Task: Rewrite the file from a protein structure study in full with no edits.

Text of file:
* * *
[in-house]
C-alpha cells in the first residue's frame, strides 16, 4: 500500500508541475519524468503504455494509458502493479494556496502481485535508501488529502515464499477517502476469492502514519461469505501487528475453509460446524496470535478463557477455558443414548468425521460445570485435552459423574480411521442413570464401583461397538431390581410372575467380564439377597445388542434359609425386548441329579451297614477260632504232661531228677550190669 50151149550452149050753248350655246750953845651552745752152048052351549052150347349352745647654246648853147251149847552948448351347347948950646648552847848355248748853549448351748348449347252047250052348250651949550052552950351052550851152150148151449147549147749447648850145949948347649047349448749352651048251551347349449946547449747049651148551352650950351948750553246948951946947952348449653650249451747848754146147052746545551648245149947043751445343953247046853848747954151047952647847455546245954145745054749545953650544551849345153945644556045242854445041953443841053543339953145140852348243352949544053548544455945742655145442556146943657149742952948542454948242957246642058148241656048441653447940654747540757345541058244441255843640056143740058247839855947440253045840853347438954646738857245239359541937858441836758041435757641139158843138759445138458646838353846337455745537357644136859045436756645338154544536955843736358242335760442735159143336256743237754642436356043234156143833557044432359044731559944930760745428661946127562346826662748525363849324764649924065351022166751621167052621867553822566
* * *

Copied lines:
[in-house]
C-alpha cells in the first residue's frame, strides 16, 4: 500500500508541475519524468503504455494509458502493479494556496502481485535508501488529502515464499477517502476469492502514519461469505501487528475453509460446524496470535478463557477455558443414548468425521460445570485435552459423574480411521442413570464401583461397538431390581410372575467380564439377597445388542434359609425386548441329579451297614477260632504232661531228677550190669 50151149550452149050753248350655246750953845651552745752152048052351549052150347349352745647654246648853147251149847552948448351347347948950646648552847848355248748853549448351748348449347252047250052348250651949550052552950351052550851152150148151449147549147749447648850145949948347649047349448749352651048251551347349449946547449747049651148551352650950351948750553246948951946947952348449653650249451747848754146147052746545551648245149947043751445343953247046853848747954151047952647847455546245954145745054749545953650544551849345153945644556045242854445041953443841053543339953145140852348243352949544053548544455945742655145442556146943657149742952948542454948242957246642058148241656048441653447940654747540757345541058244441255843640056143740058247839855947440253045840853347438954646738857245239359541937858441836758041435757641139158843138759445138458646838353846337455745537357644136859045436756645338154544536955843736358242335760442735159143336256743237754642436356043234156143833557044432359044731559944930760745428661946127562346826662748525363849324764649924065351022166751621167052621867553822566